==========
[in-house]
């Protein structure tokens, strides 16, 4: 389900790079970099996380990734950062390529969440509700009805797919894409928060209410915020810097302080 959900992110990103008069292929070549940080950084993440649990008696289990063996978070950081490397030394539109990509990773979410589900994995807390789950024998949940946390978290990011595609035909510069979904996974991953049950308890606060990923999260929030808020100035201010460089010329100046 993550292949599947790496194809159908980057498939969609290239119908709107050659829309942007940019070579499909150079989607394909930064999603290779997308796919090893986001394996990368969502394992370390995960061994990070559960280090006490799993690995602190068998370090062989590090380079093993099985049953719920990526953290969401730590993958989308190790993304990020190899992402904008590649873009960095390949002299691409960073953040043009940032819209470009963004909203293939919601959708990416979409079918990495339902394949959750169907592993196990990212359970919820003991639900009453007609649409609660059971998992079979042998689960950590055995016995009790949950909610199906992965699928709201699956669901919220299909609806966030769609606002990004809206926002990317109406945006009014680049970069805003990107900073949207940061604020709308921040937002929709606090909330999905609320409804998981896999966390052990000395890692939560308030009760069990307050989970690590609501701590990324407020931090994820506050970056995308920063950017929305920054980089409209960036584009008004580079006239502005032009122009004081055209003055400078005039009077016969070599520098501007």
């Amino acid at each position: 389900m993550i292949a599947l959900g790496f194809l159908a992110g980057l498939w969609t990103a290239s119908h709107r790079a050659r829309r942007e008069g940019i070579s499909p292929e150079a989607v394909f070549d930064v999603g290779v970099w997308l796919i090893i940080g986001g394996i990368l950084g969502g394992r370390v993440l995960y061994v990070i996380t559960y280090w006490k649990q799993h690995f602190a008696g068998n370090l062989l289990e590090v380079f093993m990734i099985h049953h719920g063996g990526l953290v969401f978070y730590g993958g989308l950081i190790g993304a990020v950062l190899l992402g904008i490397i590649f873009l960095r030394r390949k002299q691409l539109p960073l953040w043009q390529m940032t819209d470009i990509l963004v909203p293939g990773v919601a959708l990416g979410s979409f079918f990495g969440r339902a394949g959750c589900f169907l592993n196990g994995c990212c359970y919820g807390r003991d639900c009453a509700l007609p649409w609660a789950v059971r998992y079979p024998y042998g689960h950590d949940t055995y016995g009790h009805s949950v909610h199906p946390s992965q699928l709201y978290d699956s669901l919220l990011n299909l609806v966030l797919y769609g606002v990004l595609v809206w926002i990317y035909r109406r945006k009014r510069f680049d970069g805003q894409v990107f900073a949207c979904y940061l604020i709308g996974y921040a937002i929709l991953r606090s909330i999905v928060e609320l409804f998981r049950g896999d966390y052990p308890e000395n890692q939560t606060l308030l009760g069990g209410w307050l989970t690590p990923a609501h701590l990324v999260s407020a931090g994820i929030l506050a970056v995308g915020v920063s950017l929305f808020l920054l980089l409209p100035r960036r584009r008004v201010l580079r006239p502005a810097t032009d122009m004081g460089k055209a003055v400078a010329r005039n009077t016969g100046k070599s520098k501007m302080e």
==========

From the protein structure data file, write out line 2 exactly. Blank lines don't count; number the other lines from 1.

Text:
């Protein structure tokens, strides 16, 4: 389900790079970099996380990734950062390529969440509700009805797919894409928060209410915020810097302080 959900992110990103008069292929070549940080950084993440649990008696289990063996978070950081490397030394539109990509990773979410589900994995807390789950024998949940946390978290990011595609035909510069979904996974991953049950308890606060990923999260929030808020100035201010460089010329100046 993550292949599947790496194809159908980057498939969609290239119908709107050659829309942007940019070579499909150079989607394909930064999603290779997308796919090893986001394996990368969502394992370390995960061994990070559960280090006490799993690995602190068998370090062989590090380079093993099985049953719920990526953290969401730590993958989308190790993304990020190899992402904008590649873009960095390949002299691409960073953040043009940032819209470009963004909203293939919601959708990416979409079918990495339902394949959750169907592993196990990212359970919820003991639900009453007609649409609660059971998992079979042998689960950590055995016995009790949950909610199906992965699928709201699956669901919220299909609806966030769609606002990004809206926002990317109406945006009014680049970069805003990107900073949207940061604020709308921040937002929709606090909330999905609320409804998981896999966390052990000395890692939560308030009760069990307050989970690590609501701590990324407020931090994820506050970056995308920063950017929305920054980089409209960036584009008004580079006239502005032009122009004081055209003055400078005039009077016969070599520098501007």